Volume 2, No. 3, March 2007
Dear Colleagues:

Fatigue is not a symptom that attracts much attention (from the medical community,
that is).   No specialty has taken "fatigue" under its wing and no anti-fatigue medication
has yet appeared on the market. In fact, I suspect that most patients mentioning "fatigue"
to their doctors encounter a certain (invisible) rolling of the eyes.

From the physician's point of view, our difficulty with fatigue is that we have received
so little training in its diagnosis.
It just does not rank in importance with pain, fever,
cough, epileptic seizures and a host of other more pressing symptoms. Patients are aware
of this and often do not even mention their fatigue, unless they are asked. 

However, fatigue is important, not only in how it affects our patients' lives, but also as an
indicator of their general health.  It is not unusual for those in chronic pain to experience
fatigue, but if fatigue preceded the onset of pain, the pain has a whole different meaning.
Asking patients when they last felt really energetic can be a key to understanding the
pathophysiology of their pain. 

The presence of fatigue is important in predicting the outcome of neural therapy. 
Generally patients with fatigue do not respond as well to neural therapy as they should,
presumably because of underlying malnutrition, toxic processes (including medication)
psychological problems, etc.  This whole subject is an important one, but too large to
cover in this space. 

However, occasionally one finds that an interference field is a cause of fatigue.  A
case is presented here:

A 58 year old electrician complained of fatigue of 7 years duration.  His problems began
in 1999 when he was injured at work, sustaining a complicated fracture of his right ankle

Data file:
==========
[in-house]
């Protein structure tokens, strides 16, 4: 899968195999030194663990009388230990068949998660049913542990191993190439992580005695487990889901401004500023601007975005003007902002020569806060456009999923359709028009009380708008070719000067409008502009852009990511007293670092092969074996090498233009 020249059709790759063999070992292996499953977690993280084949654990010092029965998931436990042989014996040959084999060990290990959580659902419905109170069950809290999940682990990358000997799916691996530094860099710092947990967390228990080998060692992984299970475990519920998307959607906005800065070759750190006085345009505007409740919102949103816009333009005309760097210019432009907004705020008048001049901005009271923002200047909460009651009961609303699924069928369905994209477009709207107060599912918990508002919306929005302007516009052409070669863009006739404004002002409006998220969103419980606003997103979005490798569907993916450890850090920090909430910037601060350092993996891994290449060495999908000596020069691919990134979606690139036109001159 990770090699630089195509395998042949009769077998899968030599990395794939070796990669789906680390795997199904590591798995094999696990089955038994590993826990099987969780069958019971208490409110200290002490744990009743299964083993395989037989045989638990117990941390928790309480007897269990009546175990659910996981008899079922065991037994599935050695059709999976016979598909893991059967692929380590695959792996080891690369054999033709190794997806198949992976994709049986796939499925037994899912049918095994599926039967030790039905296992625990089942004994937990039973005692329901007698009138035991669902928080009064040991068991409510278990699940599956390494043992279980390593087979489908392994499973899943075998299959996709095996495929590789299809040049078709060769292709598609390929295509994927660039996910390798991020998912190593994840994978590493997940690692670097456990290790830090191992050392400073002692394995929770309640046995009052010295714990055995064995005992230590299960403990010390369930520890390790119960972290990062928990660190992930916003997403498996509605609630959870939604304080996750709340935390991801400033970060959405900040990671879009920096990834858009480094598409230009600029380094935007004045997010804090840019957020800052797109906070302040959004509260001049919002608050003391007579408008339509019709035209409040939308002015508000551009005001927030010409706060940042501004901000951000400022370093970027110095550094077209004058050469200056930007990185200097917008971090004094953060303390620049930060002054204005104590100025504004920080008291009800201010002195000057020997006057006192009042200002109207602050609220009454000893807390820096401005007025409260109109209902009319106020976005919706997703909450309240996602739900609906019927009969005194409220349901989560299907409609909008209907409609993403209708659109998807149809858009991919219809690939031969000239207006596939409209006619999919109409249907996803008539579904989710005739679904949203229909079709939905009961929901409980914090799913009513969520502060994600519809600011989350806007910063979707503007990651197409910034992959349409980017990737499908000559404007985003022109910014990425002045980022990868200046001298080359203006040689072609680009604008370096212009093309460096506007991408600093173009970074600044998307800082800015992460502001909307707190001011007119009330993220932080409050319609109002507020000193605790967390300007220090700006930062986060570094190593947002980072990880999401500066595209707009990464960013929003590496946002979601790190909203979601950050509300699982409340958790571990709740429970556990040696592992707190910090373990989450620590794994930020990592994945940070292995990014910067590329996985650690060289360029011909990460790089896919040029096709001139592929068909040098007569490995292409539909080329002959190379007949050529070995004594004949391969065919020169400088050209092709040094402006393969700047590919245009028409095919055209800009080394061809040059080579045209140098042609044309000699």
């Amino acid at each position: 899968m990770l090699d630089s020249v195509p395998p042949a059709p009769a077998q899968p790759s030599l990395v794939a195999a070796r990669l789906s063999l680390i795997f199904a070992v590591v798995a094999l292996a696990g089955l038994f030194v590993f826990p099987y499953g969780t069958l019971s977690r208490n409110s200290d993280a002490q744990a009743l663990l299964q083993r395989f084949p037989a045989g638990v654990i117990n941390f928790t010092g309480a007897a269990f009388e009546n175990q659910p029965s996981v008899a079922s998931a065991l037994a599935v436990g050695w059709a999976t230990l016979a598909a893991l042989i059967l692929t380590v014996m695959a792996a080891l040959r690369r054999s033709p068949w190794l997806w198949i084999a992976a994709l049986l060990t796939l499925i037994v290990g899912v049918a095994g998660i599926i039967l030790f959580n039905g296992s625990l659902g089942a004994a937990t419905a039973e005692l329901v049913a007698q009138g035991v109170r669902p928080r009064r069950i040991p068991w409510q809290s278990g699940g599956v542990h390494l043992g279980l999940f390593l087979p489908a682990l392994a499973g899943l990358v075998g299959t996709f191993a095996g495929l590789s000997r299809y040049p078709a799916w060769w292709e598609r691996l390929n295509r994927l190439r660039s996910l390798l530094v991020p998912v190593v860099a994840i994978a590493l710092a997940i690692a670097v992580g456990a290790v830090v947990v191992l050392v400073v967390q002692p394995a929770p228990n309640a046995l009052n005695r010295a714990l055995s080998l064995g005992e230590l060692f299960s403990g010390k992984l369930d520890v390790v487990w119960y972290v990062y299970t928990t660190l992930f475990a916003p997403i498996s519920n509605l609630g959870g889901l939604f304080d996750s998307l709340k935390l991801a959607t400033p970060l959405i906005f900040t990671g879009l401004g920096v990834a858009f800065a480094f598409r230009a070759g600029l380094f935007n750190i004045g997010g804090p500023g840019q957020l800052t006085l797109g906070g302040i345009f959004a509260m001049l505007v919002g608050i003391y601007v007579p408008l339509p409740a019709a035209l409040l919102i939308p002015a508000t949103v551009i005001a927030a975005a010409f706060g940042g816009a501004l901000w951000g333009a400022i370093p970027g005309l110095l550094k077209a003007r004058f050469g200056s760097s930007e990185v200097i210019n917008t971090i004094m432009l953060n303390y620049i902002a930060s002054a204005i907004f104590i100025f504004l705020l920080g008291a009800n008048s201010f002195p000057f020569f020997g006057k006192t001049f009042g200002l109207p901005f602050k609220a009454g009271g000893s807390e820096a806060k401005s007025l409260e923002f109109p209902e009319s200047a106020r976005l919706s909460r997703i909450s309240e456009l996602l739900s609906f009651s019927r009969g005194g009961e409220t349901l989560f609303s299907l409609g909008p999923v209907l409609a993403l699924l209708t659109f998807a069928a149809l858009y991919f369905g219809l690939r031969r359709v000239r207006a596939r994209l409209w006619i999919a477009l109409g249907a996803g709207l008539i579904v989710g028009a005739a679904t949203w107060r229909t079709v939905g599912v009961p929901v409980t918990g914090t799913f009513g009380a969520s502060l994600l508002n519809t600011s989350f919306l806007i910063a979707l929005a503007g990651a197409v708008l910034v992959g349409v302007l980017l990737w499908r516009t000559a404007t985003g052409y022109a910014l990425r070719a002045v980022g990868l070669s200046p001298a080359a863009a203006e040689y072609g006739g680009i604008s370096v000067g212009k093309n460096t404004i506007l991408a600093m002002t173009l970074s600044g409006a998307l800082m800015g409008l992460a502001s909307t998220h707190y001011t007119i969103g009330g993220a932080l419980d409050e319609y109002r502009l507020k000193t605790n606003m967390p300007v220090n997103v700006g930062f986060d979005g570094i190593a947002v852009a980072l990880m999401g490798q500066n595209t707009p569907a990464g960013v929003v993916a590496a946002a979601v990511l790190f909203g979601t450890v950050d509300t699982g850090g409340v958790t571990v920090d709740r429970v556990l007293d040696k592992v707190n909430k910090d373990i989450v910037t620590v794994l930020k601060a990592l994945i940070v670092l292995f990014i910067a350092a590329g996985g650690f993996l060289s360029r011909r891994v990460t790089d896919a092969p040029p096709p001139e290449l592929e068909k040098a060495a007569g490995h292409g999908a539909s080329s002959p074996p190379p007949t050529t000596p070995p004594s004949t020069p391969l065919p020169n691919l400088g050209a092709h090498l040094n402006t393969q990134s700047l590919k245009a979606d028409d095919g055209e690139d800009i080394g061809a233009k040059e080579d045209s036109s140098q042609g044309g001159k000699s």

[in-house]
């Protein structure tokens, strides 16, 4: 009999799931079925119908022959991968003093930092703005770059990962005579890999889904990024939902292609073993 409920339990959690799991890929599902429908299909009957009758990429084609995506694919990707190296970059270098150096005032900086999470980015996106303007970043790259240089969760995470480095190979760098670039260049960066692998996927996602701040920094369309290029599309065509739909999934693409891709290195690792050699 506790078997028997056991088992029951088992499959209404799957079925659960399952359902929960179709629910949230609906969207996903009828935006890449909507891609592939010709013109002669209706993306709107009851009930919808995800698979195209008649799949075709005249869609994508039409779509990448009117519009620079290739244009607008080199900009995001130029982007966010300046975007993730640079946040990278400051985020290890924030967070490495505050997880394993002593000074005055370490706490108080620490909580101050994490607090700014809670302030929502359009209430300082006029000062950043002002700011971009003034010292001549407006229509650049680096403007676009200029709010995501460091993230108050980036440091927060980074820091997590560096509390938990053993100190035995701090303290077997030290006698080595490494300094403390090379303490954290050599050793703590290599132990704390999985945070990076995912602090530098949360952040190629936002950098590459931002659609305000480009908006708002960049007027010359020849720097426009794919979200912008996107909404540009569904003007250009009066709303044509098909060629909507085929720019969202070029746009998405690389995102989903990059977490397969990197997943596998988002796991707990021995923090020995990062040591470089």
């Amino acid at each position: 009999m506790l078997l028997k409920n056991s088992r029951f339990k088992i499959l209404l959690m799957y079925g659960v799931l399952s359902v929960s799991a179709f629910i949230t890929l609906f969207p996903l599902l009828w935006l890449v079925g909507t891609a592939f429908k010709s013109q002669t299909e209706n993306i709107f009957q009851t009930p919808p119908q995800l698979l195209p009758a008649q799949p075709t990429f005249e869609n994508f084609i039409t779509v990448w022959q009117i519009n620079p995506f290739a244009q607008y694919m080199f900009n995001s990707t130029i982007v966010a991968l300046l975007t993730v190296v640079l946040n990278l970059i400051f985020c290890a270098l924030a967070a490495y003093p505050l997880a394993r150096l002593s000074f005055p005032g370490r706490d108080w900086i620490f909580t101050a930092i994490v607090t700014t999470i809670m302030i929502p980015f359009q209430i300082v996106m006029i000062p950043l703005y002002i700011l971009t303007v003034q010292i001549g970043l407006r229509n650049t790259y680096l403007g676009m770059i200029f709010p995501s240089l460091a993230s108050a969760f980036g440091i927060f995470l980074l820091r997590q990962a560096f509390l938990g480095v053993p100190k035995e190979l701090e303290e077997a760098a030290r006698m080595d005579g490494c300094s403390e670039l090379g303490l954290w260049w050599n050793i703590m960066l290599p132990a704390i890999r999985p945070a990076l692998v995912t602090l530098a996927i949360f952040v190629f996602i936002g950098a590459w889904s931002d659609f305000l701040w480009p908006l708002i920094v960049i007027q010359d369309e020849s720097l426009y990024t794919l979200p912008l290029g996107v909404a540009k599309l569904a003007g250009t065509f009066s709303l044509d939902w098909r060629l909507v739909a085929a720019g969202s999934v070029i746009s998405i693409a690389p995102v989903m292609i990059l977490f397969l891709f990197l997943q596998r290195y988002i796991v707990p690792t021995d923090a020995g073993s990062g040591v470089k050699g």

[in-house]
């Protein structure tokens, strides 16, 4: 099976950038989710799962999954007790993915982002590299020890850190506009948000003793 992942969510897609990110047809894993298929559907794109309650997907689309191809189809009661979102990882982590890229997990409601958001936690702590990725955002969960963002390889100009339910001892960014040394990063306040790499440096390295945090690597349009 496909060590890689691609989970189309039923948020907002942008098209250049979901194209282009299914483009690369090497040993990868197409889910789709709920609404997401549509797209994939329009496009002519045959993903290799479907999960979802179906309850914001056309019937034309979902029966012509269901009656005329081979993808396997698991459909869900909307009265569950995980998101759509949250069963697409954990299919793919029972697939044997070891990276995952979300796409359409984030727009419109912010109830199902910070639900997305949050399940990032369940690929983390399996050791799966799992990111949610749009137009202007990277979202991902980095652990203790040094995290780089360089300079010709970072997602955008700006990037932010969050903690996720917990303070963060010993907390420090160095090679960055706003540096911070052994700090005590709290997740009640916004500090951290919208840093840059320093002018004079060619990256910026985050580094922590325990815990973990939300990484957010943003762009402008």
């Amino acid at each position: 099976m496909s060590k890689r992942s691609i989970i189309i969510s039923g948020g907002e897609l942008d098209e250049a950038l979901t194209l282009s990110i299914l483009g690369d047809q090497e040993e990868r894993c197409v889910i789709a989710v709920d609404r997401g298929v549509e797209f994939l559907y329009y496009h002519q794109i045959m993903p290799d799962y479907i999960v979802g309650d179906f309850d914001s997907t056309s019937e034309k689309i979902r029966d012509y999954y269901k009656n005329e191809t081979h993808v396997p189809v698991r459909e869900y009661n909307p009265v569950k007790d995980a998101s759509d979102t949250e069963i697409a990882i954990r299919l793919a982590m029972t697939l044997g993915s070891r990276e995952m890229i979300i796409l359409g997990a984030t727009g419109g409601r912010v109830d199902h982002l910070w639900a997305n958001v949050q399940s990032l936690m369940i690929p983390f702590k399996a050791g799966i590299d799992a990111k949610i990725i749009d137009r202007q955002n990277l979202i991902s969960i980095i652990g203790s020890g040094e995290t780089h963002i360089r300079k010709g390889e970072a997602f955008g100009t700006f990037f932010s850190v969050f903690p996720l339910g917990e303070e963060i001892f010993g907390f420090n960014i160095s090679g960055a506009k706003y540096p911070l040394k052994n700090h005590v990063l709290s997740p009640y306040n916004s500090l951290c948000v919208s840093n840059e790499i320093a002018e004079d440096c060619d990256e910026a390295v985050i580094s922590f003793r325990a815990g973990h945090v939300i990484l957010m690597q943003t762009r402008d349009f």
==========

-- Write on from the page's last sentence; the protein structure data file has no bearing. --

and "torn ligaments" in his right shoulder. Multiple surgeries were required over several
years for the ankle and shoulder, including plating of the ankle and a graft from his right
"hip".  During this period of surgery and rehabilitation he developed hypertension,
diabetes, osteoporosis, a renal stone, cardiac palpitations and fatigue.  Cushing
Syndrome was diagnosed and a tumor was removed from his left adrenal gland in 2003. 
The hypertension and diabetes resolved but fatigue persisted. 

An interference field was detected (using autonomic response testing) in one of the
laparoscopic scars from the adrenal tumor surgery. Infiltration of the scar combined with
an intravenous bolus of procaine % resulted in immediate improvement in his energy
level and relief from coincidental backache in the upper lumbar and lower thoracic
regions. This improvement lasted for about a week.  A repeat treatment in the same way a
few weeks later resulted in a permanent resolution of both the fatigue and backache.

This case is another example of Dosch's injunction that:

"Any chronic illness can be due to an interference field!"

Dosch was able to state this on the basis of many years of clinical experience, but the
theoretical explanation comes from Speransky* who showed experimentally that all
illness, whether manifesting as pain, an inflammatory process, infectious disease,
epilepsy, or whatever, is directed at least initially by the nervous system.  The above
example shows that fatigue, like any other disease process, can be neurogenic in origin as

So although fatigue is usually a confounding factor in neural therapy, the possibility
should be entertained that fatigue is a result of an interference field and is therefore easily treatable. 


* Speranksy AD A basis for the theory of medicine. 2nd English ed. Dutt CP, translator.
New York (NY): International Publishers; 1943.

A clinical tip from our dental colleagues at the recent Mid-winter Neural Therapy
Retreat:  When treating dental interference fields with procaine injections, avoid the gum
margin.  The gingival margin is exquisitely pain sensitive.  It is not necessary to inject
as far down as the dental root, (as shown in the Dosch atlas), but your patients will
appreciate you avoiding this most sensitive area.


Your feedback is always welcome
I invite your comments and questions-as well as brief case histories.  Please e-mail
me at drkidd@neuraltherapybook.com.

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